The legislation local authorities can be exempted from is:

  • any legislation specified in Schedule 1 to the Local Authority Social Services Act 1970 so far as relating to those under the age of 18.
  • Sections 23C to 24D of the Children Act 1989
  • The Children Act 2004
  • Any subordinate legislation to the above.

Subordinate legislation in the Local Authority Social Services Act 1970 includes the Children Act 1989, and campaigners have said this means local authorities can request exemptions from fundamental child protection legislation.

Exemptions can last for three years, and can be extended for three more by the secretary of state for education. 

What are the arguments for?

The government and the bill’s high-profile backers, which include the chief social Worker for children and Professor Eileen Munro, have said this is an opportunity to free social workers up from over-prescriptive regulations, and allow high-performing local authorities to design systems and change that suits them.

Putting Children First, the policy paper outlining the government’s social care reforms, said: “There is a consensus stemming from the Munro Review that over-regulation gets in the way of good social work practice and prevents social workers and other staff from putting children first.”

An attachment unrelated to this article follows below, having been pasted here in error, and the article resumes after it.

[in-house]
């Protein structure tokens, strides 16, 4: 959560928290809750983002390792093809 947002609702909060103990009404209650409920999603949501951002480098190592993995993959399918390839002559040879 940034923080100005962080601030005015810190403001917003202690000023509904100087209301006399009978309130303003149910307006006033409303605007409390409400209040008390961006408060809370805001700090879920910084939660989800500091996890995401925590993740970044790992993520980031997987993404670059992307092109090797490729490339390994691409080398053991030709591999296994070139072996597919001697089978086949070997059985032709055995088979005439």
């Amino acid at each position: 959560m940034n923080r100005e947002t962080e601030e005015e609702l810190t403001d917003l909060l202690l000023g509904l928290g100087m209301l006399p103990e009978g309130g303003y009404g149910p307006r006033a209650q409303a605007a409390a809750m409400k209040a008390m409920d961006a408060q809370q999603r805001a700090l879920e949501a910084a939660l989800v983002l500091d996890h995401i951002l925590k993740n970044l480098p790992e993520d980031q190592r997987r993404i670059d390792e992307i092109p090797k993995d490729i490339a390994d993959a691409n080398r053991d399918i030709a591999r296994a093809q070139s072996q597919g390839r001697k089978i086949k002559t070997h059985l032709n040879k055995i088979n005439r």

It said the clause, which will be tested by the government’s Partners in Practice authorities, “would create a controlled environment in which we could enable local authorities to test deregulatory approaches that are not currently possible, before taking a decision to make substantial changes to existing legislation that would apply across the board”.

Munro has backed the clause and said it will mean “trusting professionals to use their judgement rather than be forced to follow unnecessary legal rules will help ensure children get the help they need, when they need it”.

The children’s minister, Edward Timpson, has also said the opportunities in the bill will allow social workers “to work in the way that you know best for children”, and denied the government had any plans to privatise child protection.

The bill is currently going through the House of Lords. Debating the bill, schools minister Lord Nash, gave examples of where the clause could be used.